Here's a video on Rituxan's mode of action that covers direct cell death, ADCC and complement.  However, the video indicates NK cells are responsible for ADCC whereas I'm postulating that monocytes may also play a significant role.

Rituxan Method of Action

My fascination with GA101 continues to grow.  It's a third generation monoclonal antibody (mAb) that mediates ADCC 5 to 100 times more effectively than Rituxan.  Not only is this antibody humanized, but it's elbow region has been engineered to provide better cross-linking of CD-20 antigens, which appears to dramatically improve apoptosis (cell suicide) as stated in a citation from a prior post.  This mAb has now undergone Phase II trials in indolent/refractory non-Hodgkin's lymphoma with very good results.  I'm lobbying and anxious for in-vitro studies to occur in HCL. 

[Credit: Robert Marcus, Kings College Hospital, London]

Aside from that, I've become quite a gadget geek.  I bought a PS3 to support my hobby and an Xbox Kinect for working out.  It's seems to be doing the trick too.  My creatine kinase levels went from 109 to 315 over the past week.  CK is an enzyme that's secreted when you workout and convert ATP to ADP to release energy.  The Kinect is an imaging sensor that allows you to play games without a controller.  It's truly amazing.  The technology is still in its infancy, but you can use it to workout and keep/manage all your workout metrics, and it provides real-time analysis of your form that's better than a personal trainer's.  I predict it will make P90x obsolete within a year, and I'm anxious for a yoga application to be released.  I'm hoping some yoga and regular stretching will keep things fluid in my marrow and increase the hairy clump surface area to volume ratio, but that's just a WAG.  I figure it can't hurt.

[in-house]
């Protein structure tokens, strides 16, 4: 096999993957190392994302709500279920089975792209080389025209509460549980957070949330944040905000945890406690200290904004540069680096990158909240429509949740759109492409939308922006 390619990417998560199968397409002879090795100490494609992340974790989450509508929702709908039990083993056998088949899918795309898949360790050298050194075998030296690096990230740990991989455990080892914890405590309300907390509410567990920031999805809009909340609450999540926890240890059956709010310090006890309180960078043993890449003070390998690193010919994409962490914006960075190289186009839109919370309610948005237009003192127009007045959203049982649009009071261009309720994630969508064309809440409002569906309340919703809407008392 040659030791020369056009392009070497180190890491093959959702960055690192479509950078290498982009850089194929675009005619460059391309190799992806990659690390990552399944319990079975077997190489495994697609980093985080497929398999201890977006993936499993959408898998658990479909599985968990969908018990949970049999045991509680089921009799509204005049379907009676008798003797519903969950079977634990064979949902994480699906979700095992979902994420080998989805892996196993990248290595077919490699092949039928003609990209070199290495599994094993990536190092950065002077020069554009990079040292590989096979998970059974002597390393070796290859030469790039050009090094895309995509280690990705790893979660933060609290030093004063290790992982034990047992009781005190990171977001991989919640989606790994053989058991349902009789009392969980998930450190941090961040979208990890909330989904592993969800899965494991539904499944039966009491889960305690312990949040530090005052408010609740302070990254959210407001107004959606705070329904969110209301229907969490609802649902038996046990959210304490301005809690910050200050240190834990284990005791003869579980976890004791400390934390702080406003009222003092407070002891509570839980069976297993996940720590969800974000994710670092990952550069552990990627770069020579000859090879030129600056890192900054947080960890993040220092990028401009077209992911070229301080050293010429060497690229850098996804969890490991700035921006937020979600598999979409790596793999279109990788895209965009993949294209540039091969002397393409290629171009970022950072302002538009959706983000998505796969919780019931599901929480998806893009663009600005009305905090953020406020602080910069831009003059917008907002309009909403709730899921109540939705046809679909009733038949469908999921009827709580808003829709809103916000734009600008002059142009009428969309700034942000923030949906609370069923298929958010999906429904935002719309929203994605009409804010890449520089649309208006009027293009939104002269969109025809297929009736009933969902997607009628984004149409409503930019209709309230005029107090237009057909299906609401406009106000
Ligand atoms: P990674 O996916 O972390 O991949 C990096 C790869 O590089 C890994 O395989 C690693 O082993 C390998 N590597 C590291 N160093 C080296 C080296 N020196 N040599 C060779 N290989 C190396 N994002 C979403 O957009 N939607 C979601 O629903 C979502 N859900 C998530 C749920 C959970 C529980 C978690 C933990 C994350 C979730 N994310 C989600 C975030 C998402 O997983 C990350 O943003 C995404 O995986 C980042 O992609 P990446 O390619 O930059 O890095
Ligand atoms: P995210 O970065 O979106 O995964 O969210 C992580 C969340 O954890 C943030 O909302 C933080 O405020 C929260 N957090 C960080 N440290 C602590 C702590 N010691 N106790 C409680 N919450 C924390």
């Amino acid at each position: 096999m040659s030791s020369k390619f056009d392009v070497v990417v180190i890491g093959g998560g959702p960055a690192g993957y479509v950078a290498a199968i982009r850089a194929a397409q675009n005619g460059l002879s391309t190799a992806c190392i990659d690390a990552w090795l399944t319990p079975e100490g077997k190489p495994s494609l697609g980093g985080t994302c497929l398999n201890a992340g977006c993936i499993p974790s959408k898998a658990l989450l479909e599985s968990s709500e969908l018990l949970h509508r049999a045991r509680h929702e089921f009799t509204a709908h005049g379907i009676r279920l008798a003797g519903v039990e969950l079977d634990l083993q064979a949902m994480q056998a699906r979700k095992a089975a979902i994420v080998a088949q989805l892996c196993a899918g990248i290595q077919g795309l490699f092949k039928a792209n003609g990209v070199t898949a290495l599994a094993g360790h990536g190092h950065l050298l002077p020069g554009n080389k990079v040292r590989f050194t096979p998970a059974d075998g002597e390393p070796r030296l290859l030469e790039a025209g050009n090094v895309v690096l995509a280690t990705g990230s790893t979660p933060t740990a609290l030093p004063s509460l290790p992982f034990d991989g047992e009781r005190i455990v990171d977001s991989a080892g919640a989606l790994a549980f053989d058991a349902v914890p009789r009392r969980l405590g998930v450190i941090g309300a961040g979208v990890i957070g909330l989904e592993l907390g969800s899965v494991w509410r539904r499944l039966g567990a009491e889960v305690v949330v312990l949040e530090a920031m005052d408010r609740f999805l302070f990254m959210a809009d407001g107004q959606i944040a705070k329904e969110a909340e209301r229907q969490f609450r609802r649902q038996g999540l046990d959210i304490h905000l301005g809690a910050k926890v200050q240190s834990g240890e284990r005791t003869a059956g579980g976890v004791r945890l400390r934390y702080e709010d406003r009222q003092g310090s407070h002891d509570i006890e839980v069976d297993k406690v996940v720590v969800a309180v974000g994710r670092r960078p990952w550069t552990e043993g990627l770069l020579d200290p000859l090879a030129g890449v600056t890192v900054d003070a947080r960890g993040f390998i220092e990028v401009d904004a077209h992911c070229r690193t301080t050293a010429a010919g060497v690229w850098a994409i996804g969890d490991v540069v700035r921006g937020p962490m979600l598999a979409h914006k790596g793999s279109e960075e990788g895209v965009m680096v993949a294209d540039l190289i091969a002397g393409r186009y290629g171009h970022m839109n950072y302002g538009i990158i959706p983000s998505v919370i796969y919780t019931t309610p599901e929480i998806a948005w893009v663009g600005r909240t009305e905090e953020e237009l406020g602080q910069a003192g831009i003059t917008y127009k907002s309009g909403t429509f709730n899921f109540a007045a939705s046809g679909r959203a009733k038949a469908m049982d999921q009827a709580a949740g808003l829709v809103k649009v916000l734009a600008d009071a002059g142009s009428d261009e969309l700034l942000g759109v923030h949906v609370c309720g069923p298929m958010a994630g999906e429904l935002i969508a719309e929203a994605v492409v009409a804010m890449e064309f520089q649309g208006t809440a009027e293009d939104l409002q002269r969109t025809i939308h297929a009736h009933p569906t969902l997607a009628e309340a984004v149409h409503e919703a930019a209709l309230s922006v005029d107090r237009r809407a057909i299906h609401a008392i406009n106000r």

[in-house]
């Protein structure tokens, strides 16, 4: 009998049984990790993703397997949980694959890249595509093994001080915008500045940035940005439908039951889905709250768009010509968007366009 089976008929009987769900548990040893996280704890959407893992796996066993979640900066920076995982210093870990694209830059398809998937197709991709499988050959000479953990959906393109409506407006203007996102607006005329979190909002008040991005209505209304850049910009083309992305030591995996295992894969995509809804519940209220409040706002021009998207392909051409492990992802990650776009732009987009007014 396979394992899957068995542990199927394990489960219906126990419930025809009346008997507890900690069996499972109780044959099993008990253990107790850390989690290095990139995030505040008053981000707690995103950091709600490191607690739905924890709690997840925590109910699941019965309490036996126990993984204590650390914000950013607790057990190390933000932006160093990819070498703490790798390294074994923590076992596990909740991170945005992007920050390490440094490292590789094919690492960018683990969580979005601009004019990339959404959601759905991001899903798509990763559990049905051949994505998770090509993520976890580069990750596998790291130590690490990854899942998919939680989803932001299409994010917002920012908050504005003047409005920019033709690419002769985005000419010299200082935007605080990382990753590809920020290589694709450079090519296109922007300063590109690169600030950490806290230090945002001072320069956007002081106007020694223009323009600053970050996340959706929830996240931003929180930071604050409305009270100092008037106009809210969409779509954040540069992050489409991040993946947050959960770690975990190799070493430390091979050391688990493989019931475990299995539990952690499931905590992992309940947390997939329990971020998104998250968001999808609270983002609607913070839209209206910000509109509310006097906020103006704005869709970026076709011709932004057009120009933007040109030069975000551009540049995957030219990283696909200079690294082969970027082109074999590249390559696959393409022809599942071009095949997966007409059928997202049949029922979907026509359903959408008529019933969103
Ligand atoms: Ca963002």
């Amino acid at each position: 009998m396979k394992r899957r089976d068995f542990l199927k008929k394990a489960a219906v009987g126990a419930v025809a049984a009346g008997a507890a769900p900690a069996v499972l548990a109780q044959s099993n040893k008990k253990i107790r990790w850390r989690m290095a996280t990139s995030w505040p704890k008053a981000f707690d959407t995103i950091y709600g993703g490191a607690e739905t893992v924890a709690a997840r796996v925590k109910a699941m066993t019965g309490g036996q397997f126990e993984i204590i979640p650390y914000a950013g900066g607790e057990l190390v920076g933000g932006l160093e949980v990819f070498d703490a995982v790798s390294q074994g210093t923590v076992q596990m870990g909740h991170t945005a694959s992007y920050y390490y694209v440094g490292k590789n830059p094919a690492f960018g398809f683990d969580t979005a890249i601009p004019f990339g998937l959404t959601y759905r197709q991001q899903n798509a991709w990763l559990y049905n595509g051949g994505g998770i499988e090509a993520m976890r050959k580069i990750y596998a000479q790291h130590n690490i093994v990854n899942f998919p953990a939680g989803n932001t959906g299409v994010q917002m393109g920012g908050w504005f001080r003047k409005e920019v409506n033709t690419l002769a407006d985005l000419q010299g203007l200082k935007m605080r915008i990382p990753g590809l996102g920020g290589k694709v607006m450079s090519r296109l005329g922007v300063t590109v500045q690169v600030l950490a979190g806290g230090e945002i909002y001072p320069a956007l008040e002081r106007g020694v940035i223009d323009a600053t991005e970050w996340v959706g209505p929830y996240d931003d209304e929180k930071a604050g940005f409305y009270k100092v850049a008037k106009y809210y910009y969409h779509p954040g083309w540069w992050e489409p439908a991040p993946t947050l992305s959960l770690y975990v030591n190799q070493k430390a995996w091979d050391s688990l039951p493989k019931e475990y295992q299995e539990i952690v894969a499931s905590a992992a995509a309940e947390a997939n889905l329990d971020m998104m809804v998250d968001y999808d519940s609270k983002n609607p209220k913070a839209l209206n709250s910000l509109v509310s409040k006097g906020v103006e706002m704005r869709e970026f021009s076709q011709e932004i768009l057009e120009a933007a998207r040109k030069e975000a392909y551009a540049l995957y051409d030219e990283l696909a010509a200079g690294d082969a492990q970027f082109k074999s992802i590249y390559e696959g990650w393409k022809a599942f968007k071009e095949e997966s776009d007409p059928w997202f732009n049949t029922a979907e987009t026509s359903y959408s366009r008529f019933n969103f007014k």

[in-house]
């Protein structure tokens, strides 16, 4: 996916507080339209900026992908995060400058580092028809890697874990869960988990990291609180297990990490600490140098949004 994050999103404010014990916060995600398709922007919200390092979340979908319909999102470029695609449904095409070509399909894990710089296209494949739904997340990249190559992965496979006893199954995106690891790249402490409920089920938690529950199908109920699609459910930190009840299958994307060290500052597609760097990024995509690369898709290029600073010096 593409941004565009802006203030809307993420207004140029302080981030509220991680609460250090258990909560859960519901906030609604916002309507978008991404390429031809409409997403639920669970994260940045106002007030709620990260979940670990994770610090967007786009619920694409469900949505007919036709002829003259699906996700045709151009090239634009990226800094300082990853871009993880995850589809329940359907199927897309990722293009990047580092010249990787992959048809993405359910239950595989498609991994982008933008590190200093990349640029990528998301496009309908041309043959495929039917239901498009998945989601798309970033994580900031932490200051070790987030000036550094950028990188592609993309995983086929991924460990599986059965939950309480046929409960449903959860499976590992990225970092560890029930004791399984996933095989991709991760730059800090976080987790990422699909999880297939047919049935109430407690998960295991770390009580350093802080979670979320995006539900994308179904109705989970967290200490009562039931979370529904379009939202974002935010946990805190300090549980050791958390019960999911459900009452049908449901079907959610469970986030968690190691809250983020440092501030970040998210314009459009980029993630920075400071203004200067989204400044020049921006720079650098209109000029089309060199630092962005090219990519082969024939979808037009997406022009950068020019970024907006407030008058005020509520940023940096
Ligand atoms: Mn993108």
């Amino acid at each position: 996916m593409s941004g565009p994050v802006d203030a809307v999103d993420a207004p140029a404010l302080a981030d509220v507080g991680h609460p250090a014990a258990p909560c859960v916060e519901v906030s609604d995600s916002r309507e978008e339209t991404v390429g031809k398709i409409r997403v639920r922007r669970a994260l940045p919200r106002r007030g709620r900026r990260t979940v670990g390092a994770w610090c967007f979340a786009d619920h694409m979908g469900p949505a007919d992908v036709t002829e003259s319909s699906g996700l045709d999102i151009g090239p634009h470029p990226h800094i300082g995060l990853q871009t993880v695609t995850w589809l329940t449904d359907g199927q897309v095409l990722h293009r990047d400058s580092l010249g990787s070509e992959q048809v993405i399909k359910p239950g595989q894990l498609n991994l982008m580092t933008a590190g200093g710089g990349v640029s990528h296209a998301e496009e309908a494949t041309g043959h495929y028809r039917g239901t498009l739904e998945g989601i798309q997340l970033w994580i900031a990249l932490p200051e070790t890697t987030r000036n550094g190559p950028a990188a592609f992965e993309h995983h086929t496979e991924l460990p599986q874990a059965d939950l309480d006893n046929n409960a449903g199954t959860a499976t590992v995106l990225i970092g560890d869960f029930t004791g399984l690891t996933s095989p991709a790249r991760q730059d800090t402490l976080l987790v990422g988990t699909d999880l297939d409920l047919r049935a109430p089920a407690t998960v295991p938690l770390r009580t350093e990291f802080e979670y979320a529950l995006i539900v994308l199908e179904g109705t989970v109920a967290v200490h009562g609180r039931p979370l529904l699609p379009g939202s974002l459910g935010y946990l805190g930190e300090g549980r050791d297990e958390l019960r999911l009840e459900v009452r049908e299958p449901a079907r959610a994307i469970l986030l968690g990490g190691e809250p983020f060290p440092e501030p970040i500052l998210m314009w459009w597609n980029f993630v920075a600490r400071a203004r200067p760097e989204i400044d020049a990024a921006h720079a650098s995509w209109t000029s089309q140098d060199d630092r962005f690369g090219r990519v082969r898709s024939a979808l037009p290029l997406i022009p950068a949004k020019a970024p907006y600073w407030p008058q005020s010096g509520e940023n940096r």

I'm so grateful and glad I'm participating in the NIH clinical trial!  Not treating my somewhat difficult case with Rituxan by monitoring MRD would probably have led to more Cladribine treatments and marrow suppression.  I think that my case shows that just blindly adding Rituxan at 6 months post-Cladribine and taking a wait-and-see approach by monitoring counts to determine relapse is risky -- especially for younger patients.  Rather, monitoring and treating MRD is the way to go, and right now, only NIH has the facilities to do that -- especially the hypersensitive PCR MRD test.  Likewise, NIH provides 2 8-week cycles of Rituxan to treat MRD -- something regular oncologists won't be able to justify to insurance companies until the NIH study is completed.

The family's doing well.  My youngest (8 mo's) is already cruising and lifting herself up on tables, and the eldest is starting to read and play computer games (Dora and Cat in the Hat).  I've had a couple weeks as Mr. Mom over the past month while my wife's been on travel.  The first time was a breeze, but the baby had an earache the second time, so things were a little more exhausting.  I've been working on Ka-band science downlink designs for future Deep Space Discovery Missions and the S-band command and telemetry link for the GEMS program.  Overall, things are going well.
Happy New Year, and here's to a fruitful 2011!